In terms of giving insight into the current battles raging within the PC (USA) and the exodus of evangelical churches, the report is quite helpful. Consider the following statement: “only followers of Jesus Christ can be saved.” Among pastors, 45% disagreed or strongly disagreed. 41% agreed or strongly agreed. Among our clergy, there is a clearly demonstrable variance about a fundamental tenet of Christian belief that is central to the mission of the church—the proclamation of the Gospel.

Again, in terms of theological self-identification the report helpfully shows that pastors are split on how they identify themselves. 33% report that they are “very conservative or conservative” theologically. 33% report that they are moderate. 34% report that they are “very liberal or liberal.” That clergy leaders of the church express such fundamental disagreement suggests that the future of the PC (USA) as a single denomination is untenable. These beliefs are irreconcilable, which suggests that the best way forward is amicable separation or perhaps some degree of negotiated toleration of evangelical belief and practice in certain PC (USA) congregations.

Such divisions often come to light while discussing the nature of marriage and the increased support for same sex marriage in parts of the country. Incidentally, the PC (USA) is smallest in states that have approved same sex marriage. It is largest in the south, where states have repeatedly defended traditional marriage. Interestingly, church members are less enthusiastic about the potential of same sex marriages in the church. Respondents were asked whether they favored the PC (USA) permitting pastors to officiate at such services where provided for by state law. Only 30% of members and 33% of ruling elders favored this. Only 44% of pastors favored it, and 56% of specialized ministers favored it.

The narrative around the church’s discussions of same sex marriage has painted it as something supported by most and almost inevitable. This contention is demonstrably false. More likely is a mixture of ambivalence, ambiguity, and uncertainty in most that—when mixed with a healthy dose of culture’s laissez-fare mentality—produces the absence of any firm conviction or resolve to doctrinal purity.

God alone knows the future. Yet, in looking at the numbers there is much that ought to concern us about the future of the PC (USA). It is hard to imagine a future that does not include a significant diminishing of the cultural influence of the denomination. This influence has steadily been diminishing over the last forty years.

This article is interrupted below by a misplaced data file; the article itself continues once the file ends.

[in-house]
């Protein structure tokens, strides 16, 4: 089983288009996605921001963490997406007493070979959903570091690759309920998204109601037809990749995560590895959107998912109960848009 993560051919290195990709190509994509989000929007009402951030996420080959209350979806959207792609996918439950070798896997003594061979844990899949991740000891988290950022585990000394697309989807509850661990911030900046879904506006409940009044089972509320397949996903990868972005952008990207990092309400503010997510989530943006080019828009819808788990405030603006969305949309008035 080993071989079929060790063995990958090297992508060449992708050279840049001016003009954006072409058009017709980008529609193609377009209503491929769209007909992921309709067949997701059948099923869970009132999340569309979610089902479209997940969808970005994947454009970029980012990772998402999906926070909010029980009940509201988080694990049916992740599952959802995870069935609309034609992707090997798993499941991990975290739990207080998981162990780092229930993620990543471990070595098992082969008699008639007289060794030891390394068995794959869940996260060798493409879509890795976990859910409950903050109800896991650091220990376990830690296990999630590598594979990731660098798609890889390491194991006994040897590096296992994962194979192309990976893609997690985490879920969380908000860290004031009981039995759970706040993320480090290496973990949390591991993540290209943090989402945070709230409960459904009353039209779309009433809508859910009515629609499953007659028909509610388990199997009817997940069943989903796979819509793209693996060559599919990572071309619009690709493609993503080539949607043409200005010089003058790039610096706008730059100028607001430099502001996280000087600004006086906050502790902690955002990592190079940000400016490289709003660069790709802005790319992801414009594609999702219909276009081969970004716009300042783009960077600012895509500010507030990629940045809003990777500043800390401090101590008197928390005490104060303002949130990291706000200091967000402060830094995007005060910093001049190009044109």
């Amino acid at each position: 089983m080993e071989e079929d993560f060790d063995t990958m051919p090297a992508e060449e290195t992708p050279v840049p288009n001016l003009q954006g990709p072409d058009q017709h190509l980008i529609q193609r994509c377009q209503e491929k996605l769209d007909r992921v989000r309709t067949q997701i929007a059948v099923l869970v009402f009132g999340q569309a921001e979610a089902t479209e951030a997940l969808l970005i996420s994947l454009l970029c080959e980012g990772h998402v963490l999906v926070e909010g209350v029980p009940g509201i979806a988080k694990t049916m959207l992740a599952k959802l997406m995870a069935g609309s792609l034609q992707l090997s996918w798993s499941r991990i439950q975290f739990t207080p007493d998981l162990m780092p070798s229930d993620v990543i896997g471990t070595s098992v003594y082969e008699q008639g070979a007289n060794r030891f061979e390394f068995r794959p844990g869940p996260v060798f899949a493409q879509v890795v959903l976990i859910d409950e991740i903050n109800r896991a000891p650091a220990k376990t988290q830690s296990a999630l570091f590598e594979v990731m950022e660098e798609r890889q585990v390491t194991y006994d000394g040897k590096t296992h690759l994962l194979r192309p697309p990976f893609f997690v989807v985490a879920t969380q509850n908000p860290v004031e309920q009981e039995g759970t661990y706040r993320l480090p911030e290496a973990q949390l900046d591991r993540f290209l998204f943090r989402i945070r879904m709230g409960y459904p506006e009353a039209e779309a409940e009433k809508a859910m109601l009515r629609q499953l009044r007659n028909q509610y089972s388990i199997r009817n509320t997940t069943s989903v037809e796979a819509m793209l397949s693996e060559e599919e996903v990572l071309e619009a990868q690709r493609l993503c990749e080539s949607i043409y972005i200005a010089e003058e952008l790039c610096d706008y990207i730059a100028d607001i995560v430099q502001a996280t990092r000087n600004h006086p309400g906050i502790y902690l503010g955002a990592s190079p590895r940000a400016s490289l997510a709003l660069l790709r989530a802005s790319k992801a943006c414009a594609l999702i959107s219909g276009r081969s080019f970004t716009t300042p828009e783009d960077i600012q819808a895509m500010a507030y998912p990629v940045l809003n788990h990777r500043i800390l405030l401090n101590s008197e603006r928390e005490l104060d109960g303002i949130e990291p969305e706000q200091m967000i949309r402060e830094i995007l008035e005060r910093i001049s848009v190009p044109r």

What is different about the future as forecasted by extrapolating the data in the study is that it is no long clear that the denomination can exist in any form resembling the PC (USA) we have known till now. In fact, it is likely that tomorrow’s PC (USA) will be a fraction of its present size. It’s financial resources will be stretched the breaking point. Young clergy will suffer as the Board of Pensions is forced to materially alter the terms of their retirement and insurance packages. As older clergy retire it cannot be taken for granted that paid clergy will fill those vacant pulpits. Yet, the denomination seems to be incapable of taking the drastic steps required to alter this possible future. In the end, this is a failure both of theological integrity and of organizational leadership.


TOPICS: Current Events; Mainline Protestant; Moral Issues; Religion & Culture
KEYWORDS: calvinism; collapse; fruitsofcalvin; homosexualagenda; lesbyterian; paganchurchusa; pcusa; presbyterian; reformation; reformed; religiousleft; schism
Yet the liberals will keep arguing that it needs to get even more liberal.
1 posted on 06/22/2014 1:42:44 PM PDT by ReformationFan
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To: ReformationFan

And to slightly-hijack the thread....

~~~~Yet the liberals will keep arguing that it needs to get even more liberal.~~~

The Coming Collapse of the (USA).

For the same reasons.


2 posted on 06/22/2014 1:45:48 PM PDT by F15Eagle (1Jn4:15;5:4-5,11-13;Mt27:50-54;Mk15:33-34;Jn3:17-18,6:69,11:25,14:6,20:31;Ro10:8-11;1Tm2:5-6;Ti3:4-7)
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To: ReformationFan
This is a supposedly Protestant denomination. And 45% of pastors disagree that, “only followers of Jesus Christ can be saved?” That's pretty outrageous.

We need to remember:


3 posted on 06/22/2014 1:51:48 PM PDT by upchuck (Everyday, Joe Wilson becomes more correct!)
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To: ReformationFan

PCUSA became CPUSA


4 posted on 06/22/2014 1:51:52 PM PDT by Viennacon
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To: ReformationFan
This is the most important sentence: